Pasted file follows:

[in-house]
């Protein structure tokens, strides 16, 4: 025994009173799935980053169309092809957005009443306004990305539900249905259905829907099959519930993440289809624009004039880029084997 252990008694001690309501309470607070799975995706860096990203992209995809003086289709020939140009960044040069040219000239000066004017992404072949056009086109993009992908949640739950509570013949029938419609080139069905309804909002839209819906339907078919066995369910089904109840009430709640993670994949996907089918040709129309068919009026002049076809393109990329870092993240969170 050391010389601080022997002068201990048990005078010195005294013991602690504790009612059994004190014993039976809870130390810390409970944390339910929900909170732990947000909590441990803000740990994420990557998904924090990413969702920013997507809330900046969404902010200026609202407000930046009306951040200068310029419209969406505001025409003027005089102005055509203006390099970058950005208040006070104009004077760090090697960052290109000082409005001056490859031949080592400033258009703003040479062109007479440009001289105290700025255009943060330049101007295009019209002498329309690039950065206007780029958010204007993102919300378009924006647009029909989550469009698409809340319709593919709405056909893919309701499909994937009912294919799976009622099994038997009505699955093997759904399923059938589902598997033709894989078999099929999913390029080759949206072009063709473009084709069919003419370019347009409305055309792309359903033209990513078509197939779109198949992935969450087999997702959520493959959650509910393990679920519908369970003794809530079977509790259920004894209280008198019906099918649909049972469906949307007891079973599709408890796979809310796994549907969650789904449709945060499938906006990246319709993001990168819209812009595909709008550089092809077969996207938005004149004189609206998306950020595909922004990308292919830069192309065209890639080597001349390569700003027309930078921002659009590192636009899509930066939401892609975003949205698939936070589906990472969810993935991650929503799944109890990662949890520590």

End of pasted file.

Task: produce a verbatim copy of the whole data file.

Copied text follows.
[in-house]
């Protein structure tokens, strides 16, 4: 025994009173799935980053169309092809957005009443306004990305539900249905259905829907099959519930993440289809624009004039880029084997 252990008694001690309501309470607070799975995706860096990203992209995809003086289709020939140009960044040069040219000239000066004017992404072949056009086109993009992908949640739950509570013949029938419609080139069905309804909002839209819906339907078919066995369910089904109840009430709640993670994949996907089918040709129309068919009026002049076809393109990329870092993240969170 050391010389601080022997002068201990048990005078010195005294013991602690504790009612059994004190014993039976809870130390810390409970944390339910929900909170732990947000909590441990803000740990994420990557998904924090990413969702920013997507809330900046969404902010200026609202407000930046009306951040200068310029419209969406505001025409003027005089102005055509203006390099970058950005208040006070104009004077760090090697960052290109000082409005001056490859031949080592400033258009703003040479062109007479440009001289105290700025255009943060330049101007295009019209002498329309690039950065206007780029958010204007993102919300378009924006647009029909989550469009698409809340319709593919709405056909893919309701499909994937009912294919799976009622099994038997009505699955093997759904399923059938589902598997033709894989078999099929999913390029080759949206072009063709473009084709069919003419370019347009409305055309792309359903033209990513078509197939779109198949992935969450087999997702959520493959959650509910393990679920519908369970003794809530079977509790259920004894209280008198019906099918649909049972469906949307007891079973599709408890796979809310796994549907969650789904449709945060499938906006990246319709993001990168819209812009595909709008550089092809077969996207938005004149004189609206998306950020595909922004990308292919830069192309065209890639080597001349390569700003027309930078921002659009590192636009899509930066939401892609975003949205698939936070589906990472969810993935991650929503799944109890990662949890520590």